Lupus Research Institute Invites Scientists with Innovative Ideas to Help Pioneer Lupus Discovery

Novel Research Grant Deadline is May 28, 2010

New York, NY, February 4, 2010—The world’s leading private supporter of innovative research in systemic lupus erythematosus (lupus)—the Lupus Research Institute (LRI)—invites scientists with bold new approaches to discovering the cause, improving treatment, and curing lupus to apply for financial support.

Over the past decade, the LRI has led dramatic breakthroughs in novel research for this complex and dangerous autoimmune illness by pioneering discovery and championing scientific innovation. Approximately 1.5 million Americans, and millions more worldwide, suffer from lupus.

Applications for financial support of Novel Research Projects to begin December 2010 in the amount of up to $100,000 per year (for up to three years) are judged principally on their creativity, novelty, scientific quality, and potential for success. To date, the Institute has awarded $30 million to 108 investigators at 55 academic medical centers across 22 states.

Over the past decade, LRI scientists have turned their Novel Research Projects totaling $30 million dollars into $70 million more from the National Institutes of Health (NIH)—generating $100 million for entirely new science in lupus that would not exist without the LRI taking risks on the most brilliant scientific minds in the country.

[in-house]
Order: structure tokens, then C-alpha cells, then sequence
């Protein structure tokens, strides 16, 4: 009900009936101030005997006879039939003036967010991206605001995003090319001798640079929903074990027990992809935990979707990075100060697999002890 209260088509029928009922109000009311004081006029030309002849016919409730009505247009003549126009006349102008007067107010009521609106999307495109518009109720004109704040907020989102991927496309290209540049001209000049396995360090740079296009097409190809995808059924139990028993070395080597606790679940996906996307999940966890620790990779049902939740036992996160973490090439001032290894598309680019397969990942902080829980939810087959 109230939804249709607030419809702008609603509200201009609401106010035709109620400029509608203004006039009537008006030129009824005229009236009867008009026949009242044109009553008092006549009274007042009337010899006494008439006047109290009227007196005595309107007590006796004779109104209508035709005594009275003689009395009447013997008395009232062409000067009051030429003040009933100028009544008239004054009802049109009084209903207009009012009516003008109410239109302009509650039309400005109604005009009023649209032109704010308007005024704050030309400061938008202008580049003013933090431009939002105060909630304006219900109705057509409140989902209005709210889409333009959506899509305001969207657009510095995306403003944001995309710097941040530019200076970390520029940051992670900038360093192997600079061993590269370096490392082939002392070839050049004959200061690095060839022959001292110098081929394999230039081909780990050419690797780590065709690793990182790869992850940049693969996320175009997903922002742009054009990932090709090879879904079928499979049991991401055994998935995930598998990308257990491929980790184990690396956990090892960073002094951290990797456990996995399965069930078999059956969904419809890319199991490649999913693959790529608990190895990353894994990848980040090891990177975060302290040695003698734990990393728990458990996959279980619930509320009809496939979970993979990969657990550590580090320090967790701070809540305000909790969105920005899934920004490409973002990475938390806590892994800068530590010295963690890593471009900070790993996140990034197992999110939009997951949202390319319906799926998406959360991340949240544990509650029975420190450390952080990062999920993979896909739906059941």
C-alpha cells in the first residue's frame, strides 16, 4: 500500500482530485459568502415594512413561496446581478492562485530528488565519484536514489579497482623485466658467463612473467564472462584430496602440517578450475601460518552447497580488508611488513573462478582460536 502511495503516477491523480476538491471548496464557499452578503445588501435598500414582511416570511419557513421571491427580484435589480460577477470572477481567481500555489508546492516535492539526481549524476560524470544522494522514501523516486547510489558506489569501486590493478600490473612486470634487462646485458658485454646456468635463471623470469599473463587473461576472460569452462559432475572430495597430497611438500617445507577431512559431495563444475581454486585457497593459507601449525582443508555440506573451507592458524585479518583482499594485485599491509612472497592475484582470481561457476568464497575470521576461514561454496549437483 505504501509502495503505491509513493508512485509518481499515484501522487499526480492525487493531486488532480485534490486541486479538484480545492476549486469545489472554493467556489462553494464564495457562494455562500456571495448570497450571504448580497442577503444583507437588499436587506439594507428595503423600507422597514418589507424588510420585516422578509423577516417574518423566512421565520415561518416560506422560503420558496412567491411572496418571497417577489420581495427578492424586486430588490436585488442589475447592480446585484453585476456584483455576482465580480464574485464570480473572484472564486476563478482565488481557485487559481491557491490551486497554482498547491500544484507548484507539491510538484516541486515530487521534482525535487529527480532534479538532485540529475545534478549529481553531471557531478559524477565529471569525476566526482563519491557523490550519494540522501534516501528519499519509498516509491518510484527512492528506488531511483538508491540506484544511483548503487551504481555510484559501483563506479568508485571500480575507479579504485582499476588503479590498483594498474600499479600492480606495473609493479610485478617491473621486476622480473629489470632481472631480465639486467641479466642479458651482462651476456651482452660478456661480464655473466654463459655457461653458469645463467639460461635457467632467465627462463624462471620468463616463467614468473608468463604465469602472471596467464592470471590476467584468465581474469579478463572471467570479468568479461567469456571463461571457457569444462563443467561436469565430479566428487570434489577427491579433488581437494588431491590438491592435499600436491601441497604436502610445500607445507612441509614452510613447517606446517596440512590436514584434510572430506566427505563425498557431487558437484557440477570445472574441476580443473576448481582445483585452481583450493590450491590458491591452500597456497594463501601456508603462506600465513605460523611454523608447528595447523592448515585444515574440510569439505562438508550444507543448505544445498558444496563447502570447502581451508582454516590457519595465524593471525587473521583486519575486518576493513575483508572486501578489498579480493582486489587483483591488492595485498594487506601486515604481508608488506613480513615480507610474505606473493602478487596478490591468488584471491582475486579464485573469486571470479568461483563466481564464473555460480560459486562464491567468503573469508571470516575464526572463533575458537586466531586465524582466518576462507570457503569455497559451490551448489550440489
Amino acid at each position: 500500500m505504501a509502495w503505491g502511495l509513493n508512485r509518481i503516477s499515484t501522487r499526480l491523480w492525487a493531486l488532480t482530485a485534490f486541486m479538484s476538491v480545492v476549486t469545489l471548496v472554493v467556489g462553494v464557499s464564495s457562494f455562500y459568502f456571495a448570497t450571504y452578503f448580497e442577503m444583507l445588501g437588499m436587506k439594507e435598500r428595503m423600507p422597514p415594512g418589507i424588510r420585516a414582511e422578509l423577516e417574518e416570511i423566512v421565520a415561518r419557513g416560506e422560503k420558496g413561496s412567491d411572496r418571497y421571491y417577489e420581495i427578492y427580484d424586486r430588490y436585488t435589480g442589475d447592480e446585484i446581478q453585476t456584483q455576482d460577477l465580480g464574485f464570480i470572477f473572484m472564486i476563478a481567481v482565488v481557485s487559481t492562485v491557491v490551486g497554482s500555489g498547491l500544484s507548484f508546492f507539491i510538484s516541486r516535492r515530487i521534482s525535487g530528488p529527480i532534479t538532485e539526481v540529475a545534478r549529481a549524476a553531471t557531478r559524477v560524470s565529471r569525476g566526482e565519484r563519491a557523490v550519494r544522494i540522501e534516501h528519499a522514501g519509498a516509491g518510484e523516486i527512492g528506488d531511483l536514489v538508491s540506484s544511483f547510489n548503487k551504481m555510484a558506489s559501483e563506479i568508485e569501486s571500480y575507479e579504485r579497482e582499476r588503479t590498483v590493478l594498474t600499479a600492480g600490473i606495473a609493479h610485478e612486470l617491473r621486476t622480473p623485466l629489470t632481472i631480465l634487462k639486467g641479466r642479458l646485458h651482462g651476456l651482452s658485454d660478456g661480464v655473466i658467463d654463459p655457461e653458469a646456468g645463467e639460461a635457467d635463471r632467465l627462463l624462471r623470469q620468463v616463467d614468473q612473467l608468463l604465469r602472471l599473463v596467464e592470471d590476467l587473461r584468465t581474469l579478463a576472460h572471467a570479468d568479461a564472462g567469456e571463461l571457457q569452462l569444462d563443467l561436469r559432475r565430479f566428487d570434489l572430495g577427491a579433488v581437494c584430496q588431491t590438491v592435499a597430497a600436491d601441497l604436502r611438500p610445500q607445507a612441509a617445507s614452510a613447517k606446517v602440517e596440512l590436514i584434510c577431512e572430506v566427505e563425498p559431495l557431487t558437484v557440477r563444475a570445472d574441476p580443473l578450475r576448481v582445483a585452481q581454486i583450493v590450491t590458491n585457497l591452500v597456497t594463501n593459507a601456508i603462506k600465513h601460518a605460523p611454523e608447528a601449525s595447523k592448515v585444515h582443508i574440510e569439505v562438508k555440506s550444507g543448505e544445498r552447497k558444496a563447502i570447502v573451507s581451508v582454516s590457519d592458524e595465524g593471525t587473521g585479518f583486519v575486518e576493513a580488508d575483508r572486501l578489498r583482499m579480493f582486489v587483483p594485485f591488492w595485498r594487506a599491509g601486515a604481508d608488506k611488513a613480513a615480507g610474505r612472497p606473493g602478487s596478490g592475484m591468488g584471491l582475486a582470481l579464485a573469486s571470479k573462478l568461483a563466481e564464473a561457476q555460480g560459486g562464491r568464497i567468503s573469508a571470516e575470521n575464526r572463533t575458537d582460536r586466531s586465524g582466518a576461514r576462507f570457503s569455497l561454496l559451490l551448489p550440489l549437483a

“The LRI model strengthens the lupus research landscape by moving novel concepts forward to secure large-scale federal funding,” said William E. Paul, MD, chief of the Laboratory of Immunology at NIAID-NIH, and chair of the LRI Scientific Advisory Board. “The speed with which the Institute has changed the outlook for lupus research is remarkable.”

What LRI Looks For

Founded and funded by families and shaped by scientists, the LRI looks for projects that examine aspects of the disease which have been less extensively studied. It welcomes applications from investigators in diverse disciplines, including those who may not have previously worked in lupus. Both established and new investigators may apply, but continuations of long-term research projects are not appropriate.

For additional information please visit the Grant Application page or contact Laura Hack, Grants Administrator or 212.685.4118. To submit an application, please visit proposalCentral at